Historically, the Nation's transportation agencies have been focused on major building and expansion of roads, bridges, and other transportation infrastructure. In recent years, the costs of preserving and operating this $1.75 trillion investment have increased dramatically. At the same time, the public has undergone a change in its view of effective governance, based on the expectation that government should be more accountable and be managed more like a business operation.
If current trends continue into the future, State DOTs and other public-sector owners of highway infrastructure will be facing increased system and budget needs with limited resources. At the same time, these infrastructure owners will be required to deal with increased system complexity, renewed public demands for accountability, and higher user expectations regarding levels of service. The future focus for States and other governmental units will be on justifying their actions and taking responsibility for their results.
In responding to these challenges, many State and local government agencies are partnering with industry to advance the concepts and practices of asset management. Their efforts are making performance and return-on-investment considerations an integral and routine part of program evaluation and project selection. This systematic approach is seen as a way to improve efficiency and productivity and to increase the value of services and products to transportation users.
Construction and expansion of transportation systems in the United States have been a central part of the culture and economy since colonial times. This infrastructure development peaked with the completion of the Interstate Highway System in the 1980s. Along with this milestone came a realization of the need to shift emphasis and resources from new construction to meet the demands of maintenance, preservation, and reconstruction of the existing infrastructure. Today, significant portions of our highway assets are deteriorating because of increasing usage, environmental impacts, and sheer aging. Simply put, the Nation's physical assets will not last forever.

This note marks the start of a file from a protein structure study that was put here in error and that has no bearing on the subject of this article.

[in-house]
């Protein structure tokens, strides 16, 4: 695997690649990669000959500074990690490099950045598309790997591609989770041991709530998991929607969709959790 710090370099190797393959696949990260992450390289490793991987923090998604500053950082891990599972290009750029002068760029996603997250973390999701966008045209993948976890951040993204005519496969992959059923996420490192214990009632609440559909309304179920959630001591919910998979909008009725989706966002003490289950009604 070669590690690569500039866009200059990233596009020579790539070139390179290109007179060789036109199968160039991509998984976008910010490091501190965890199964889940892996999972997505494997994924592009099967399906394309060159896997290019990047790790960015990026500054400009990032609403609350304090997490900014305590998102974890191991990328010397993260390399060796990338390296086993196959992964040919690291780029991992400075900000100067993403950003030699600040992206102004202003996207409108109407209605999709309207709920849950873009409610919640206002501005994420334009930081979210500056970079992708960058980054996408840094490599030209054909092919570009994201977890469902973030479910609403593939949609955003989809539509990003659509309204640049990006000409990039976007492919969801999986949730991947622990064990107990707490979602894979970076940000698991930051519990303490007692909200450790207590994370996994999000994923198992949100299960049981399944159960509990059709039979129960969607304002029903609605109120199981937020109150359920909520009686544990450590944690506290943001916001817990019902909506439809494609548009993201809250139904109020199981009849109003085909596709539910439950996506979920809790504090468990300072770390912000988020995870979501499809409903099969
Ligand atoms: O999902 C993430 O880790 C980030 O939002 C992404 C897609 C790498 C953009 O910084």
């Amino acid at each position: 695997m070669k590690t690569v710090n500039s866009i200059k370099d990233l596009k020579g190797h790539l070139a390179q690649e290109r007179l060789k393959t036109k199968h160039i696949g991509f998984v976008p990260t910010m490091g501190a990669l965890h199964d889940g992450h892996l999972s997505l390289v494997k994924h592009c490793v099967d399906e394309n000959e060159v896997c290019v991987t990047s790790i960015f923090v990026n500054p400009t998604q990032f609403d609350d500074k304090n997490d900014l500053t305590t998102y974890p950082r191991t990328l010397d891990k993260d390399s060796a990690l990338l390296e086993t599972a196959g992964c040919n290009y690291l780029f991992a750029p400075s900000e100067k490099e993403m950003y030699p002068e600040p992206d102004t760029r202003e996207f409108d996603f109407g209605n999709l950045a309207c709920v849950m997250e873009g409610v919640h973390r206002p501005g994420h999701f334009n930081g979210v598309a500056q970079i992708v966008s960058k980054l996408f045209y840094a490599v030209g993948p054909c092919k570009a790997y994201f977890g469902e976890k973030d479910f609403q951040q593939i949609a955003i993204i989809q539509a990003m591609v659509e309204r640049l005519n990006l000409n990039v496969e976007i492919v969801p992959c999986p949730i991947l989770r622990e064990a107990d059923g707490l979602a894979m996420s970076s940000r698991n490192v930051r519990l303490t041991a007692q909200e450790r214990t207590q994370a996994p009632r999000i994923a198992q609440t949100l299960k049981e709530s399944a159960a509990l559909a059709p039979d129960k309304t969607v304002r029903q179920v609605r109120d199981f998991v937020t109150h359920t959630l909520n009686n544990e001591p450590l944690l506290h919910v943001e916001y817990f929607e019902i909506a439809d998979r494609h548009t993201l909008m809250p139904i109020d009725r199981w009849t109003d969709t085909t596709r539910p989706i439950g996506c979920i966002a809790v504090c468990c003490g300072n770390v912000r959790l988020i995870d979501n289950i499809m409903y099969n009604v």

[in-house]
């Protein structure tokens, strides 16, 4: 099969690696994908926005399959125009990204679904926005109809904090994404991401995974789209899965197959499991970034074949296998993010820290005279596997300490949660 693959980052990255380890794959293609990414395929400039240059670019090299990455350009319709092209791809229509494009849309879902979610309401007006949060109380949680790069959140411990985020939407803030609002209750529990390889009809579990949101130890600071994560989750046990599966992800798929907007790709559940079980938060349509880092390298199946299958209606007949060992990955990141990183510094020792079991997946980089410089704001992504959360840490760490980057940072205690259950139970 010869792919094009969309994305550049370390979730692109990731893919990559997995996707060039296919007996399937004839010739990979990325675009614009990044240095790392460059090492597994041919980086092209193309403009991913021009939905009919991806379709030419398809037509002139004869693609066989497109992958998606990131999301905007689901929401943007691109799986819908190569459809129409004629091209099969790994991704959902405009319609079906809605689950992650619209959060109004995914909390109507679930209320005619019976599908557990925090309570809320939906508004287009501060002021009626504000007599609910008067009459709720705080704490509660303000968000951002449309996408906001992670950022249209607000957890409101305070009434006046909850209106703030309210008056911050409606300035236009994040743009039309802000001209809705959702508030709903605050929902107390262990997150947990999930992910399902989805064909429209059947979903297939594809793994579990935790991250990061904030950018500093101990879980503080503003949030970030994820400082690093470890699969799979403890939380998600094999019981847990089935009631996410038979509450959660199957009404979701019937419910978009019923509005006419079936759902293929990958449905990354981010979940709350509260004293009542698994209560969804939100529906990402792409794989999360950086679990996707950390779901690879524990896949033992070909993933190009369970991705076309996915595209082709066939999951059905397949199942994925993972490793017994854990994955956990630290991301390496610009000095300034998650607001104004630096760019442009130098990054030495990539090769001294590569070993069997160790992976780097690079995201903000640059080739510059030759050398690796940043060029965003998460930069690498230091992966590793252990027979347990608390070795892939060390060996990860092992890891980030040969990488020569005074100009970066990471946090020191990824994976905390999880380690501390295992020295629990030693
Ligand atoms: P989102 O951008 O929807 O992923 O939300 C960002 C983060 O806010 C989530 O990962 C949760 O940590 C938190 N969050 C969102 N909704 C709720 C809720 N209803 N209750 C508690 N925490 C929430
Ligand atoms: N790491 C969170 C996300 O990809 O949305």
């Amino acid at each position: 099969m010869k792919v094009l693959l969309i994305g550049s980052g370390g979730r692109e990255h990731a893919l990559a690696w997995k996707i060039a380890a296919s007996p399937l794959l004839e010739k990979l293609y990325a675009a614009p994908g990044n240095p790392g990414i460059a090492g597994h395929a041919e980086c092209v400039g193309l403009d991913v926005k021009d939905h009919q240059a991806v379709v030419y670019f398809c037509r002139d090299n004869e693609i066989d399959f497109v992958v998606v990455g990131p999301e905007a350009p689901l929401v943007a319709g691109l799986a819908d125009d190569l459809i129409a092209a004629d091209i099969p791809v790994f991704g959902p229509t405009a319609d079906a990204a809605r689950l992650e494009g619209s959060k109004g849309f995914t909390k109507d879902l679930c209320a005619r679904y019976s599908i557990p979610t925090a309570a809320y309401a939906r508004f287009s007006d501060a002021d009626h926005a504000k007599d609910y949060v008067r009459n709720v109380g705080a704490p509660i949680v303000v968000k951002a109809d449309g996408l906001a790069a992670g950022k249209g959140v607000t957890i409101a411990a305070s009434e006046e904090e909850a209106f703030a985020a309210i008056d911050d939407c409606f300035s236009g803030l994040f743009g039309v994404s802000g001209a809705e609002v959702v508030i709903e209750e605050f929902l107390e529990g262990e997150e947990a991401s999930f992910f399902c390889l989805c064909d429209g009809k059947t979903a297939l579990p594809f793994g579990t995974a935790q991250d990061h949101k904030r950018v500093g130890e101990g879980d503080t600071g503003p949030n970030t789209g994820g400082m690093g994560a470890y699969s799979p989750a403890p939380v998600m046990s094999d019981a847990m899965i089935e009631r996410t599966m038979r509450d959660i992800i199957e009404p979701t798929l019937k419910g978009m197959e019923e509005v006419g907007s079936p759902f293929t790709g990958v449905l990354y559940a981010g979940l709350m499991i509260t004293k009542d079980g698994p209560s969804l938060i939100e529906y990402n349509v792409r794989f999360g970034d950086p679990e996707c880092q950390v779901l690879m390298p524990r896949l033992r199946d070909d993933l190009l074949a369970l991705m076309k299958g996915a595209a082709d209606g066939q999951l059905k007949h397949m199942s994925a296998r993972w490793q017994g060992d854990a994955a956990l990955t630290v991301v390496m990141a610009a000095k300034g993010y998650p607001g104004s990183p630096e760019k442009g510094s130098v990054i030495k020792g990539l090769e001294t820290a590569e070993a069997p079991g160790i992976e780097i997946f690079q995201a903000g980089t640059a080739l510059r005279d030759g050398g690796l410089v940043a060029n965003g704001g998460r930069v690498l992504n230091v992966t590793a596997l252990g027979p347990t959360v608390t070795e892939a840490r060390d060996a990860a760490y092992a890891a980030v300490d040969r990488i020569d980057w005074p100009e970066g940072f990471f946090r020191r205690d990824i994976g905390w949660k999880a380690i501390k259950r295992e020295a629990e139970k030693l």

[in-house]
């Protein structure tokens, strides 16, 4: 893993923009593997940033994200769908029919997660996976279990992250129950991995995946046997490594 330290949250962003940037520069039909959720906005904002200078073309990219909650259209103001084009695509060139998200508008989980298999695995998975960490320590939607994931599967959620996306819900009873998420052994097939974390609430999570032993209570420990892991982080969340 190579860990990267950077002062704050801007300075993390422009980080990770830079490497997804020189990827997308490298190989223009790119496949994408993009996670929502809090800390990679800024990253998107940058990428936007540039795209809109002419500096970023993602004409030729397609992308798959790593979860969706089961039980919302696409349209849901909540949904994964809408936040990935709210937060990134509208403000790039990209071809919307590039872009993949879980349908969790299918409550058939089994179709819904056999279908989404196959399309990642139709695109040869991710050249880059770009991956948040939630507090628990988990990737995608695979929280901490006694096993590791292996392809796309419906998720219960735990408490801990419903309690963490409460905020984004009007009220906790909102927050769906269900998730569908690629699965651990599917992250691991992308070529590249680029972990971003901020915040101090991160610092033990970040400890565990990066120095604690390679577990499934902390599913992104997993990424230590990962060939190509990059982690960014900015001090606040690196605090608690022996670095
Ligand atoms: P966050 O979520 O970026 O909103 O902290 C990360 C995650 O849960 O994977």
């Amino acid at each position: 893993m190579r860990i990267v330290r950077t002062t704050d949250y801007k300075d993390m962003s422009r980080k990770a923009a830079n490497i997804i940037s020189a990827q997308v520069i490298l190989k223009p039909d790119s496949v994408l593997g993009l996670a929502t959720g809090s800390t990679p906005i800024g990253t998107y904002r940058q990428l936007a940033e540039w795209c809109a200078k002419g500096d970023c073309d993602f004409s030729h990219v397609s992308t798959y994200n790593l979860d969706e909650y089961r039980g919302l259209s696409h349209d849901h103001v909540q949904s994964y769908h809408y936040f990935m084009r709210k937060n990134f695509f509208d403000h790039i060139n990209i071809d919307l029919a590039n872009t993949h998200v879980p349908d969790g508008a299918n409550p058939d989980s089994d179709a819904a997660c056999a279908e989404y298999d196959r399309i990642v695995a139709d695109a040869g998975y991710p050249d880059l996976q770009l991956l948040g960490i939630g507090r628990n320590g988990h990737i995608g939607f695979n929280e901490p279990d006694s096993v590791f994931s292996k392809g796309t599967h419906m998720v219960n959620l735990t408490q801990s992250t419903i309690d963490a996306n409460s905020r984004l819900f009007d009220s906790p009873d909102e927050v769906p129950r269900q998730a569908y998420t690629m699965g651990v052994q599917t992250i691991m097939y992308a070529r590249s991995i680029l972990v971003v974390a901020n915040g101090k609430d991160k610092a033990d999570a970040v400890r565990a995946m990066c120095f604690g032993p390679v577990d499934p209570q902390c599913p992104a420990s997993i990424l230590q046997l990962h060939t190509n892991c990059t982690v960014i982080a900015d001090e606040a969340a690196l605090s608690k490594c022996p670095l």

The implications of an aging system are multidimensional. There are increased requirements for maintenance and reconstruction, particularly on older systems. There is a need to maximize the performance of the existing system. At the same time, demands for system expansion from individual and business users of transportation facilities compete for resources. These system users have high expectations regarding safety, comfort, convenience, and security. Commercial users cite system reliability as a critical part of their operations, particularly in the context of just-in-time delivery and other productivity-enhancing patterns of operation.
Transportation needs are not always obvious. More often than not, solutions to transportation problems require long-term planning and commitment of future funds. Agencies can no longer manage transportation assets based solely on historical trends. Transportation is inextricably linked to virtually every aspect of our culture, and the performance of its infrastructure needs to be at the center of our political and economic thinking.
Elements of an Asset Management Program
Asset Management Primer, 1999, p. 7.
Different aspects of the transportation system compete daily for resources and struggle to meet user expectations. Designs are increasingly complex, and facilities often require expensive specialized attention to operate and repair. Even small errors in, for example, planning or constructing a road or neglecting maintenance of a bridge can result in multimillion-dollar costs over the life of the asset. Transportation investments are so large that it is unthinkable to ignore maintenance and preservation needs.
Asset management focuses on the facts about the infrastructure assets, their performance, their preservation, and their anticipated longevity. Most State highway agencies have in place some of the more common elements of the asset management process (see the box "Elements of an Asset Management Program"). These systematic processes typically are used to measure real-life performance, predict future trends, and optimize the use of limited resources.
State DOTs are increasingly measuring and reporting on their performance in terms of outcomes, outputs, and economic value added. Many States have enacted legislation modeled on the Government Performance and Results Act of 1993. Such legislation typically calls for States to report what is bought with public funds, how spending decisions are made, and what is accomplished. The Governmental Accounting Standards Board (GASB) Statement 34 (www.gasb.org)3 furthered this trend. It recommends a more asset-based approach to State financial reporting, an approach that focuses on facility condition and asset valuation over time.
For a long time, private industry has based business plans on the concept of results-oriented management. The more recent adoption of these principles by public agencies has translated into a strong need for cost-effective programs and for full accountability for decisions made at all levels. Transportation managers today have to know the facts and be ready to act upon them. Asset management helps transportation agencies to identify program needs and provides the tools to reach defensible decisions that maximize transportation investments.